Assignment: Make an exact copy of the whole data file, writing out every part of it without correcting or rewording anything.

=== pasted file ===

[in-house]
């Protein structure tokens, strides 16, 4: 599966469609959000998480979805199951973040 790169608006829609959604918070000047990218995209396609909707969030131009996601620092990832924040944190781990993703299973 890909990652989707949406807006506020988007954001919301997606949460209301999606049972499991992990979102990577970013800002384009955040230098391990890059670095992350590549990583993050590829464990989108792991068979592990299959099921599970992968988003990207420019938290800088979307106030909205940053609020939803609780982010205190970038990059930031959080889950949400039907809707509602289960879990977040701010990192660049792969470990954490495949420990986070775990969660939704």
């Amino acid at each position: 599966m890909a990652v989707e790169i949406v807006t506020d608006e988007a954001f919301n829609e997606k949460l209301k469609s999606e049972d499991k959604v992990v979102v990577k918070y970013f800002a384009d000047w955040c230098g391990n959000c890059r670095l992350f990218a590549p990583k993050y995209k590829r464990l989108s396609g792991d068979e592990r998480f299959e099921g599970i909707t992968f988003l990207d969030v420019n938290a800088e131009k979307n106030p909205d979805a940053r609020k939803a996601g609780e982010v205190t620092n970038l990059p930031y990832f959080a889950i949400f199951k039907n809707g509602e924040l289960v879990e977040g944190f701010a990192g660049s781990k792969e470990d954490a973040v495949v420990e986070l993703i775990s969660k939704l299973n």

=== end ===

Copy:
[in-house]
């Protein structure tokens, strides 16, 4: 599966469609959000998480979805199951973040 790169608006829609959604918070000047990218995209396609909707969030131009996601620092990832924040944190781990993703299973 890909990652989707949406807006506020988007954001919301997606949460209301999606049972499991992990979102990577970013800002384009955040230098391990890059670095992350590549990583993050590829464990989108792991068979592990299959099921599970992968988003990207420019938290800088979307106030909205940053609020939803609780982010205190970038990059930031959080889950949400039907809707509602289960879990977040701010990192660049792969470990954490495949420990986070775990969660939704």
């Amino acid at each position: 599966m890909a990652v989707e790169i949406v807006t506020d608006e988007a954001f919301n829609e997606k949460l209301k469609s999606e049972d499991k959604v992990v979102v990577k918070y970013f800002a384009d000047w955040c230098g391990n959000c890059r670095l992350f990218a590549p990583k993050y995209k590829r464990l989108s396609g792991d068979e592990r998480f299959e099921g599970i909707t992968f988003l990207d969030v420019n938290a800088e131009k979307n106030p909205d979805a940053r609020k939803a996601g609780e982010v205190t620092n970038l990059p930031y990832f959080a889950i949400f199951k039907n809707g509602e924040l289960v879990e977040g944190f701010a990192g660049s781990k792969e470990d954490a973040v495949v420990e986070l993703i775990s969660k939704l299973n």